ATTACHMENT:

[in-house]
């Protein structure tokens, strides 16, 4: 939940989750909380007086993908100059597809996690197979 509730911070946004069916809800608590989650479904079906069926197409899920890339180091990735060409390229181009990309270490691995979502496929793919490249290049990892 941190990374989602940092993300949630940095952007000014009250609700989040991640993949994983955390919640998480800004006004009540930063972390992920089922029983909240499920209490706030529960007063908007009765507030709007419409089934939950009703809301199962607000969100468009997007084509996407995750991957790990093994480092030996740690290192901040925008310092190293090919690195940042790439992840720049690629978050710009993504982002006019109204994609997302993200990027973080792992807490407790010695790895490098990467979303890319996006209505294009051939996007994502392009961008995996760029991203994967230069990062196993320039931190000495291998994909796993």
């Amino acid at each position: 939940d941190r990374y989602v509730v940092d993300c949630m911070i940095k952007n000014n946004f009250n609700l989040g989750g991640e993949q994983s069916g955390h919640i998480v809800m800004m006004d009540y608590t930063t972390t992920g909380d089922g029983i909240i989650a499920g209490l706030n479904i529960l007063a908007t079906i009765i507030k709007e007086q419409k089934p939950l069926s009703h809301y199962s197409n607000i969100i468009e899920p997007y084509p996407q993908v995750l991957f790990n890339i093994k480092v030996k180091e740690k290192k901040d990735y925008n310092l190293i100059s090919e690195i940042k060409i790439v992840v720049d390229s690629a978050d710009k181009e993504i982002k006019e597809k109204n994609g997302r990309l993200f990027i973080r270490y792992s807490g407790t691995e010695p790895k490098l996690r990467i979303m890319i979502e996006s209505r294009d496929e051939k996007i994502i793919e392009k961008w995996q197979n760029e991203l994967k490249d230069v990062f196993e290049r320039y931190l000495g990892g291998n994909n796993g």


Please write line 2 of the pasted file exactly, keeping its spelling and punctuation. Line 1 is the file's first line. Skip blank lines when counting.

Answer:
């Protein structure tokens, strides 16, 4: 939940989750909380007086993908100059597809996690197979 509730911070946004069916809800608590989650479904079906069926197409899920890339180091990735060409390229181009990309270490691995979502496929793919490249290049990892 941190990374989602940092993300949630940095952007000014009250609700989040991640993949994983955390919640998480800004006004009540930063972390992920089922029983909240499920209490706030529960007063908007009765507030709007419409089934939950009703809301199962607000969100468009997007084509996407995750991957790990093994480092030996740690290192901040925008310092190293090919690195940042790439992840720049690629978050710009993504982002006019109204994609997302993200990027973080792992807490407790010695790895490098990467979303890319996006209505294009051939996007994502392009961008995996760029991203994967230069990062196993320039931190000495291998994909796993």